Manhattan is a tight little island. Around thirteen miles long, it has a width that varies from two miles to a few hundred feet. After centuries of having its shores sculpted by erosion, excavation and landfill, it is a land mass that has acquired on maps the profile of a right whale swimming into the open sea. But this nautical image is too neat, if not another of the city’s cruel jokes, since Manhattan is a small island that can often make one feel utterly landlocked. The financial district is formed by granite and glass canyons; in midtown, trade and tourism funnel crowds inland toward Central Park, Times Square and Madison and Park avenues. A tenement roof offers some respite–a vista of sky vaulting a sea of shingle, tin, terra cotta and tar. The soft wails of unseen tugs linger in the air, and the nearest body of water lies in the many cubic yards of upstate reservoir stored in the squat elevated towers cluttering the horizon. From the roof the cables of the Brooklyn and Manhattan bridges are visible, but the river they span is not. At night, glittering with tiny lights, the cables dip from their towers into the dark, the extravagant decorations of a street fair for the landlocked.
A glimpse from an airplane or a skyscraper’s upper stories reveals a different picture. Wedged between three rivers, Manhattan is part of a large urban archipelago. Of New York City’s five boroughs, only the Bronx rests on the continent. Staten Island looms in the southwest, and to the east Brooklyn and Queens blanket the western tip of Long Island. A host of smaller islands dot the harbor and rivers. Liberty Island houses a monument, Rikers a prison. Lesser-known islands like North Brother, once used as quarantines for the criminal and the ill, are now inhabited by birds, insects and mice. Freshwater tributaries feed the rivers that ribbon the islands, which means that the Manhattan archipelago is bathed by an estuary, a nutrient-rich marine habitat created by the merging of fresh and salt water.
Phillip Lopate explains in Waterfront that when he began telling people he was writing about Manhattan’s shoreline, “many would get misty-eyed and ask me if I had read The Bottom of the Harbor (which of course I had).” It’s a legitimate question since few books convey a richer sense of the fecundity of Manhattan’s estuary than Joseph Mitchell’s work, which contains six delicate and dazzling portraits of the waterfront that Mitchell published in The New Yorker between 1944 and 1959. The Bottom of the Harbor is an estuarium, one that elegantly combines, as Lopate acknowledges, “the perspectives of marine biologist, geologist, urbanist, anthropologist, and historian” to explain how the harbor churns together past and present, nature and humanity, predators and prey.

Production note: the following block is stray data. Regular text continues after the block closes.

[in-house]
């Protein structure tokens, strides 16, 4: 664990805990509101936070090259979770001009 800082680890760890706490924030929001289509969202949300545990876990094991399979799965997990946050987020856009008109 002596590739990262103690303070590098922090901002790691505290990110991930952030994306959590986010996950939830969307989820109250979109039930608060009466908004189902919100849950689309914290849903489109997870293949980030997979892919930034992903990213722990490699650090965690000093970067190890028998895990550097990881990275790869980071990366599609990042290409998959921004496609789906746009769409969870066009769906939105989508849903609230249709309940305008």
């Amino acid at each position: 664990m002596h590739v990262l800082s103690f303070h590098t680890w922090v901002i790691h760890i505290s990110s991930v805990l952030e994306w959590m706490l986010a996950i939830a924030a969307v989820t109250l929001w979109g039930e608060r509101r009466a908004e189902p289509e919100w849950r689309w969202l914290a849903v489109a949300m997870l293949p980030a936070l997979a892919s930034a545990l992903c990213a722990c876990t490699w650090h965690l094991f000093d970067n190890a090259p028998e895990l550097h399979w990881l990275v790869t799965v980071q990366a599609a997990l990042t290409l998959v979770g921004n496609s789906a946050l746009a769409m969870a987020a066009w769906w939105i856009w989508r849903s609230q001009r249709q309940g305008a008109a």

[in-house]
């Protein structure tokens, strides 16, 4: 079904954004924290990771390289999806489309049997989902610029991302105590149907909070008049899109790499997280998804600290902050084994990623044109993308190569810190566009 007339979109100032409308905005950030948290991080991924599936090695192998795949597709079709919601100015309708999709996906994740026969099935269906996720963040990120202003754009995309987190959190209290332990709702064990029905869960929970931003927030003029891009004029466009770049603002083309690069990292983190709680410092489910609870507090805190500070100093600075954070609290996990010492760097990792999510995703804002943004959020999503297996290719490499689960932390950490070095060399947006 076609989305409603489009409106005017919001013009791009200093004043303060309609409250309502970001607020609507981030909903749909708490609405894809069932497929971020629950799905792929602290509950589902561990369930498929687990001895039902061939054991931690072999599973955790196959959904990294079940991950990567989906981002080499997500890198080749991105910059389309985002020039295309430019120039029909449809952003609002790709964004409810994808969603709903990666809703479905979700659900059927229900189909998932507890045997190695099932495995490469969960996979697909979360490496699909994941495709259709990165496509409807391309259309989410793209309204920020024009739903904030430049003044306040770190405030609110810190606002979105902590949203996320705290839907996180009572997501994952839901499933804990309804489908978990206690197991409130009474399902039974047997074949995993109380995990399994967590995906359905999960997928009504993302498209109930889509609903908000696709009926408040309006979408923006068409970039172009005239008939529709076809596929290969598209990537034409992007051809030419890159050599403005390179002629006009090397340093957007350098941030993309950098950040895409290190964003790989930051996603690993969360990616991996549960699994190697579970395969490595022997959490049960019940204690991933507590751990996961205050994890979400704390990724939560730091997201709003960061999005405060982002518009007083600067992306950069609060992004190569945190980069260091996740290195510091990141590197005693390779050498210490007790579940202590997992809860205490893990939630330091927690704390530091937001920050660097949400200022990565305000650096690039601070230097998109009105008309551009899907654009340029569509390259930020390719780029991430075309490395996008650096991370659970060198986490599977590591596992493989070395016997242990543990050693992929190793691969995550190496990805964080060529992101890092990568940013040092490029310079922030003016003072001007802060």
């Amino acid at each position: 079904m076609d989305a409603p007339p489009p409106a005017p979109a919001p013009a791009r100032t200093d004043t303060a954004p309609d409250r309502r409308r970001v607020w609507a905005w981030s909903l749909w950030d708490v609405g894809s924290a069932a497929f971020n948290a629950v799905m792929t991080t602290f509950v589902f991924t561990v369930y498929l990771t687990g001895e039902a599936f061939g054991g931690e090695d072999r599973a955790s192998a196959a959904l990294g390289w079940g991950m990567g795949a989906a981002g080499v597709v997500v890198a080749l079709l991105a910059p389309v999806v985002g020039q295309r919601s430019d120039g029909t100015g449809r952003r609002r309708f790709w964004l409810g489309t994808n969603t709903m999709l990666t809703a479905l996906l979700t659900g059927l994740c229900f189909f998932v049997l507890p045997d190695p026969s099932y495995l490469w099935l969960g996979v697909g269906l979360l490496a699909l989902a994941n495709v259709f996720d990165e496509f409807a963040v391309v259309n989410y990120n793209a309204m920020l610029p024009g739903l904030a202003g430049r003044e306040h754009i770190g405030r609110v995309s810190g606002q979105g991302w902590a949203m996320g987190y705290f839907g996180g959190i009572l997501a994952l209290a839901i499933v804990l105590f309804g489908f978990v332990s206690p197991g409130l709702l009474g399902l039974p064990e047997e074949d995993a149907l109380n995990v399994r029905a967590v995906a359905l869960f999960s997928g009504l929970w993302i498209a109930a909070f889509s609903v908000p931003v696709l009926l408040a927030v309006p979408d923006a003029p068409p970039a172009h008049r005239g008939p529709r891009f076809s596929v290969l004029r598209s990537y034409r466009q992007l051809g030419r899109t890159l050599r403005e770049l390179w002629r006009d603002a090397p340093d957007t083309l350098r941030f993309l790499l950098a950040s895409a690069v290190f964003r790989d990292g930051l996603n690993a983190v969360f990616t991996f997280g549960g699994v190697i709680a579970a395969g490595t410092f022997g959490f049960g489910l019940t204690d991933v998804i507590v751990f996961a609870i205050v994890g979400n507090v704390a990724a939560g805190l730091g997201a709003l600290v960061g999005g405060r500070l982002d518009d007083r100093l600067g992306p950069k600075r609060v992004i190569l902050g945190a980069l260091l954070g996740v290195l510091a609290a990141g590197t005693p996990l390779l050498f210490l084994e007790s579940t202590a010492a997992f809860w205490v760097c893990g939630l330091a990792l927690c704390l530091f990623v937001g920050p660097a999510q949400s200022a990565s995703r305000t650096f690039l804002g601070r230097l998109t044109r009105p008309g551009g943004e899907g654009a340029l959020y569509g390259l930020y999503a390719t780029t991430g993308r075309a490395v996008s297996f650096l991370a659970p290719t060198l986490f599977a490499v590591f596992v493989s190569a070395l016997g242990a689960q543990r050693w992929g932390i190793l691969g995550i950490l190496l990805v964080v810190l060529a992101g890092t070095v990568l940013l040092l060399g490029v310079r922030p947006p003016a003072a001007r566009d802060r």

But to get sentimental and imply that Mitchell had already done the job in The Bottom of the Harbor is to diminish the importance of Lopate’s very different but perceptive and valuable Waterfront. Even if he had wanted to, Lopate couldn’t have written a book like The Bottom of the Harbor, since Mitchell’s subject, the culture of New York City’s maritime economy, has all but vanished. By the early twentieth century most of the immense oyster beds in the Lower Bay, decimated by overharvesting and pollution, had been condemned. As for fin fish, they “stopped arriving by water in the early 1970s,” Lopate tells us, “partly because New York Harbor was too polluted to supply a local catch (or store it in the river, once caught),” and partly because it was cheaper to truck in refrigerated fish from elsewhere. The biggest economic blow came in the 1960s, with the arrival of container ships, which require deep drafts and fifty acres of backspace for the unloading of cargo, both of which Manhattan lacks. After World War II, the city handled one-third of all foreign cargo shipped to the United States; by the early 1970s, after the maritime trade had drifted westward to the deep waters and acreage of container facilities in Newark, Manhattan’s port was all but dead. (The piers in Red Hook, Brooklyn, have remained the home of a few small, vibrant shipping firms.) What was once a shoreline thick with bustling piers, wharves and ferry slips is now a hodgepodge of parks, piers, promenades, luxury apartment buildings, landmarks, housing projects, power plants and parking lots. No wonder, then, that when Lopate examines Manhattan’s profile on a map, instead of a right whale he sees “a luxury liner, permanently docked, going nowhere.”